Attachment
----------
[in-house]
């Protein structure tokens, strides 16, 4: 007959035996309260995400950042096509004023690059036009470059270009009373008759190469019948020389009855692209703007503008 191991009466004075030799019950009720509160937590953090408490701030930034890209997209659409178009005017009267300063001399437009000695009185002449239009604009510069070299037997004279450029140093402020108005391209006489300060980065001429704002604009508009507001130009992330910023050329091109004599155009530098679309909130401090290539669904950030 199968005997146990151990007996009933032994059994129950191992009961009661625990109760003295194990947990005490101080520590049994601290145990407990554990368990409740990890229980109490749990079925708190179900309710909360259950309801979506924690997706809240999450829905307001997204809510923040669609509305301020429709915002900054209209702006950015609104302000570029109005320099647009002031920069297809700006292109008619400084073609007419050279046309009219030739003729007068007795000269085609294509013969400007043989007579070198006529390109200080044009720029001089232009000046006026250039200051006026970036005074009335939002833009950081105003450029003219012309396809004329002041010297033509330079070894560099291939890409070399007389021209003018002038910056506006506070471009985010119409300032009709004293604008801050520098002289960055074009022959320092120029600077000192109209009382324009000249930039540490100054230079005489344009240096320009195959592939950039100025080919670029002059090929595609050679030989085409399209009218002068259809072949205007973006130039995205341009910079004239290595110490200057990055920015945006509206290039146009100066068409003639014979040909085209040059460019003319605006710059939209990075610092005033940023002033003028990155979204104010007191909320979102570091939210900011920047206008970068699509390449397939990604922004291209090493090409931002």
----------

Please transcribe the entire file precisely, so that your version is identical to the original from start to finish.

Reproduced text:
[in-house]
């Protein structure tokens, strides 16, 4: 007959035996309260995400950042096509004023690059036009470059270009009373008759190469019948020389009855692209703007503008 191991009466004075030799019950009720509160937590953090408490701030930034890209997209659409178009005017009267300063001399437009000695009185002449239009604009510069070299037997004279450029140093402020108005391209006489300060980065001429704002604009508009507001130009992330910023050329091109004599155009530098679309909130401090290539669904950030 199968005997146990151990007996009933032994059994129950191992009961009661625990109760003295194990947990005490101080520590049994601290145990407990554990368990409740990890229980109490749990079925708190179900309710909360259950309801979506924690997706809240999450829905307001997204809510923040669609509305301020429709915002900054209209702006950015609104302000570029109005320099647009002031920069297809700006292109008619400084073609007419050279046309009219030739003729007068007795000269085609294509013969400007043989007579070198006529390109200080044009720029001089232009000046006026250039200051006026970036005074009335939002833009950081105003450029003219012309396809004329002041010297033509330079070894560099291939890409070399007389021209003018002038910056506006506070471009985010119409300032009709004293604008801050520098002289960055074009022959320092120029600077000192109209009382324009000249930039540490100054230079005489344009240096320009195959592939950039100025080919670029002059090929595609050679030989085409399209009218002068259809072949205007973006130039995205341009910079004239290595110490200057990055920015945006509206290039146009100066068409003639014979040909085209040059460019003319605006710059939209990075610092005033940023002033003028990155979204104010007191909320979102570091939210900011920047206008970068699509390449397939990604922004291209090493090409931002």